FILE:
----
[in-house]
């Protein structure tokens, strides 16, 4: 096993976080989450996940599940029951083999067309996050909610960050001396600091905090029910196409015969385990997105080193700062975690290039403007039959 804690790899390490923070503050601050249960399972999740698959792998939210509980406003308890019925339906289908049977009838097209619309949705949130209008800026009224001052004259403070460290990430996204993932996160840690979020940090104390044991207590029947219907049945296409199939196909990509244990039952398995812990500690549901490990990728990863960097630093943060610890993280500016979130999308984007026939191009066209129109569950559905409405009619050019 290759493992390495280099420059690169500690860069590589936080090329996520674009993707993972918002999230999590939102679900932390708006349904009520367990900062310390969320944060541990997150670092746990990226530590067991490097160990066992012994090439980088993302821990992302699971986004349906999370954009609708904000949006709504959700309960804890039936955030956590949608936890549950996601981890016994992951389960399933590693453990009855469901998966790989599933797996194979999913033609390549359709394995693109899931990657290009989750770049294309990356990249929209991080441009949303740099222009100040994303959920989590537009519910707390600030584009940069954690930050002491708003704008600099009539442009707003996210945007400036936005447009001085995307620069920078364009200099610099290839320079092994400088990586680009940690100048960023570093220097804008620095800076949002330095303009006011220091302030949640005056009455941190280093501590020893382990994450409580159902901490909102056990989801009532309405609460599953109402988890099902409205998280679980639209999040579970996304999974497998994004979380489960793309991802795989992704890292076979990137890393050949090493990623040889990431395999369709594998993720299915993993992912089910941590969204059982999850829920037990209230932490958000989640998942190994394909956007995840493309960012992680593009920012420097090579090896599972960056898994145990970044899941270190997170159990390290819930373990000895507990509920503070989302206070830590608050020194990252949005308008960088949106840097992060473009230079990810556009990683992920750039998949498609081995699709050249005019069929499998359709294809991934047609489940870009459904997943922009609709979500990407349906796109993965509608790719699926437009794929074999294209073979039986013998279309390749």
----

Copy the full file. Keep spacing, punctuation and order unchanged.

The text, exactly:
[in-house]
């Protein structure tokens, strides 16, 4: 096993976080989450996940599940029951083999067309996050909610960050001396600091905090029910196409015969385990997105080193700062975690290039403007039959 804690790899390490923070503050601050249960399972999740698959792998939210509980406003308890019925339906289908049977009838097209619309949705949130209008800026009224001052004259403070460290990430996204993932996160840690979020940090104390044991207590029947219907049945296409199939196909990509244990039952398995812990500690549901490990990728990863960097630093943060610890993280500016979130999308984007026939191009066209129109569950559905409405009619050019 290759493992390495280099420059690169500690860069590589936080090329996520674009993707993972918002999230999590939102679900932390708006349904009520367990900062310390969320944060541990997150670092746990990226530590067991490097160990066992012994090439980088993302821990992302699971986004349906999370954009609708904000949006709504959700309960804890039936955030956590949608936890549950996601981890016994992951389960399933590693453990009855469901998966790989599933797996194979999913033609390549359709394995693109899931990657290009989750770049294309990356990249929209991080441009949303740099222009100040994303959920989590537009519910707390600030584009940069954690930050002491708003704008600099009539442009707003996210945007400036936005447009001085995307620069920078364009200099610099290839320079092994400088990586680009940690100048960023570093220097804008620095800076949002330095303009006011220091302030949640005056009455941190280093501590020893382990994450409580159902901490909102056990989801009532309405609460599953109402988890099902409205998280679980639209999040579970996304999974497998994004979380489960793309991802795989992704890292076979990137890393050949090493990623040889990431395999369709594998993720299915993993992912089910941590969204059982999850829920037990209230932490958000989640998942190994394909956007995840493309960012992680593009920012420097090579090896599972960056898994145990970044899941270190997170159990390290819930373990000895507990509920503070989302206070830590608050020194990252949005308008960088949106840097992060473009230079990810556009990683992920750039998949498609081995699709050249005019069929499998359709294809991934047609489940870009459904997943922009609709979500990407349906796109993965509608790719699926437009794929074999294209073979039986013998279309390749």